Tuesday, October 26, 2021

PIKEMAN'S LAMENT: SCOTS V CONTINENTALS

The view looking over the shoulder of the Meanderer's alter ego on the table towards Mark D's Scots.
 
Although blogging activity has been slowed recently due to a variety of causes, gaming activity has been going on (I am happy to report).  In this post, we return to the gaming table with a game report of another tilt with Pikeman's Lament. My friend Mark D, of Mark D's Gaming Site Fame, wanted to get his newly minted Scottish force on the table as well as having more practice with PL.  We reprised the scenario from the last game for this one, only this time around I would be taking a side as opposed to facilitating the game (as usual, you may clix pix for BIG PIX in this report)...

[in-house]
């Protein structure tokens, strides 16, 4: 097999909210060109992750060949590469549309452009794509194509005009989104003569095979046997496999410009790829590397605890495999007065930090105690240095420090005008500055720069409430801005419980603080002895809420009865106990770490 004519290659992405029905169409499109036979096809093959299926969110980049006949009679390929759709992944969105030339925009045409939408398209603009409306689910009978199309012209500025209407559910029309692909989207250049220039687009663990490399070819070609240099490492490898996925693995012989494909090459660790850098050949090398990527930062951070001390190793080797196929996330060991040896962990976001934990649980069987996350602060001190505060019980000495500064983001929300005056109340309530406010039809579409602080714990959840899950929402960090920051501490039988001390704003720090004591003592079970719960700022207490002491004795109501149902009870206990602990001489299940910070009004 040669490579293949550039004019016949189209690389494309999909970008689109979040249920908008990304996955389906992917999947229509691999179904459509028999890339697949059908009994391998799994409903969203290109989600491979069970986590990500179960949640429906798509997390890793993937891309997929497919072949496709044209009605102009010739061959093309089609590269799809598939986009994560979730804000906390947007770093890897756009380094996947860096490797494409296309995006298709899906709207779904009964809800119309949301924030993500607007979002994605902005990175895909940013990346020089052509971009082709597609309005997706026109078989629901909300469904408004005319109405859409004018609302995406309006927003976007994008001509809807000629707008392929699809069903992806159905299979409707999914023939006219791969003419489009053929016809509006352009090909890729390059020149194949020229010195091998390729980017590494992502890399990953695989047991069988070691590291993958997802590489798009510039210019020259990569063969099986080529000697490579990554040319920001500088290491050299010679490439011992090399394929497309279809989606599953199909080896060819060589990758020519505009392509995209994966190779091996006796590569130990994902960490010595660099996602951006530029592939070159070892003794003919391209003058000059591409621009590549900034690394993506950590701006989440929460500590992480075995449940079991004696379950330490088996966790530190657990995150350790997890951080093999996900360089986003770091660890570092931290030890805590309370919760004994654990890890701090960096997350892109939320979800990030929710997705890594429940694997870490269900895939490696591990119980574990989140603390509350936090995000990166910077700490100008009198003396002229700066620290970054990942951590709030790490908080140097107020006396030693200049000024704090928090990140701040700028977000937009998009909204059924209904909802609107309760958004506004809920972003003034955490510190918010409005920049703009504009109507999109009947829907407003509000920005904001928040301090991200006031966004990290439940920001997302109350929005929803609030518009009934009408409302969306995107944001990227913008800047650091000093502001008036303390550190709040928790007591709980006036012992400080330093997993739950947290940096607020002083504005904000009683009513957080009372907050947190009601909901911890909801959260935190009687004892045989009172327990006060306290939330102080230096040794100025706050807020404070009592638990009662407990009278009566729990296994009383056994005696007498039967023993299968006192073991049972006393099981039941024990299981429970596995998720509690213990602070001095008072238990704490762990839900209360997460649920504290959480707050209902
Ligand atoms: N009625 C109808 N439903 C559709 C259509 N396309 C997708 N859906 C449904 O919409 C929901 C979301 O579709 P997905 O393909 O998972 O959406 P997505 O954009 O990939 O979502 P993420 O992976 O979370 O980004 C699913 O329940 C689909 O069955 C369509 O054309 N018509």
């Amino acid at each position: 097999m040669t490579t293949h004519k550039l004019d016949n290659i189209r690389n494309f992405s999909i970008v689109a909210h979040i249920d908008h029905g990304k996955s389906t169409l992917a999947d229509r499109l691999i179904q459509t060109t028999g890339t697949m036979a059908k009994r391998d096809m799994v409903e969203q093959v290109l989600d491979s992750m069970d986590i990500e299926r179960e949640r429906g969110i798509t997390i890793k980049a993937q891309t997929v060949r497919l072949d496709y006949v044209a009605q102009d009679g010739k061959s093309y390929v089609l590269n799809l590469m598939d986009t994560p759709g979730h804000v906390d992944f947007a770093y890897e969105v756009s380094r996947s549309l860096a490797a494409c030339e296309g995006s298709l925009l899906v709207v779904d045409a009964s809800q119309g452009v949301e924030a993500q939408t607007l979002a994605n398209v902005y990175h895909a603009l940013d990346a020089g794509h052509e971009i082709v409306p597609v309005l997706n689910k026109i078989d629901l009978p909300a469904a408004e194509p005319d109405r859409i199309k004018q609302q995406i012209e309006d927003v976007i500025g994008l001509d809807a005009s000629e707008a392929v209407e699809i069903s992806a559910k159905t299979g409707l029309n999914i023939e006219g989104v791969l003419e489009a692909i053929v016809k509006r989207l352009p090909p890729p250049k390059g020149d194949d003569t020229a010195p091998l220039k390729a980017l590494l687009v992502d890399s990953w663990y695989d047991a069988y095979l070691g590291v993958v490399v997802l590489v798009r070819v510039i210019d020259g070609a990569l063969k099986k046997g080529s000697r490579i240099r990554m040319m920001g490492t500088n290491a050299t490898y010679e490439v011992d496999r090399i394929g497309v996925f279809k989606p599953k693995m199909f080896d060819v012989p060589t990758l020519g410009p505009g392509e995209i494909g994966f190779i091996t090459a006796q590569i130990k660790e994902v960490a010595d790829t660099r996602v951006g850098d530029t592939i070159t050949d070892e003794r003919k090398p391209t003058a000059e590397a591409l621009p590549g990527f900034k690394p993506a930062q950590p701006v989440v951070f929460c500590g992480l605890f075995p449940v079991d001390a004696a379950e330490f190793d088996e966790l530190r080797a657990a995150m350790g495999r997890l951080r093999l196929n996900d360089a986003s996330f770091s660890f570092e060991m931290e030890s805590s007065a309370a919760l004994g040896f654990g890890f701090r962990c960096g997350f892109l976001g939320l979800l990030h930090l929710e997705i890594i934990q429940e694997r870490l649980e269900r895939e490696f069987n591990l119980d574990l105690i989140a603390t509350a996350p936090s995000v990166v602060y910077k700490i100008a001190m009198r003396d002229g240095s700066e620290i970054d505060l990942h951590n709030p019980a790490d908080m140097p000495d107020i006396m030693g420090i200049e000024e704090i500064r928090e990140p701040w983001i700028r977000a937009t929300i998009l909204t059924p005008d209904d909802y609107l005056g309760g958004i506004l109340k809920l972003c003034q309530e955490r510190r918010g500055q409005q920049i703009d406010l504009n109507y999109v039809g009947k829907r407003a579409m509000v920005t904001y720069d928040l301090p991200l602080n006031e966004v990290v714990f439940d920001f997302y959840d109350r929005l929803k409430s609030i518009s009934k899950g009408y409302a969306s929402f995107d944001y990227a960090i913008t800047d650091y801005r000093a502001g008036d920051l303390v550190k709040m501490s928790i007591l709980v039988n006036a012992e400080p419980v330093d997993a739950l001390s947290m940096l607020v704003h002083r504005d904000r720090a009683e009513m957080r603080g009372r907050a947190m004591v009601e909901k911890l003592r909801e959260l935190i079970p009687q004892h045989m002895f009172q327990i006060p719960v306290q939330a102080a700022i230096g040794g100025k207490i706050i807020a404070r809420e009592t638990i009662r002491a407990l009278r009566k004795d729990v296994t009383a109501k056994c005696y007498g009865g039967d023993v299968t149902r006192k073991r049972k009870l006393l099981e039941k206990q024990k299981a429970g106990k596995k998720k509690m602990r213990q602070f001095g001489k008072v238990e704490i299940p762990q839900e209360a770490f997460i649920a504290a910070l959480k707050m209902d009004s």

The "War Desert" layout, with two forces coming from opposite sides and encountering each other while making for a bridge crossing. For this game, we followed the "GA PA" scenario in the book, which is basically a "tournament" style game (whack away at each other until there are only five units left on the table, total, and then tot up the points to see who came out ahead). 
Mark D's Scots
My Continentals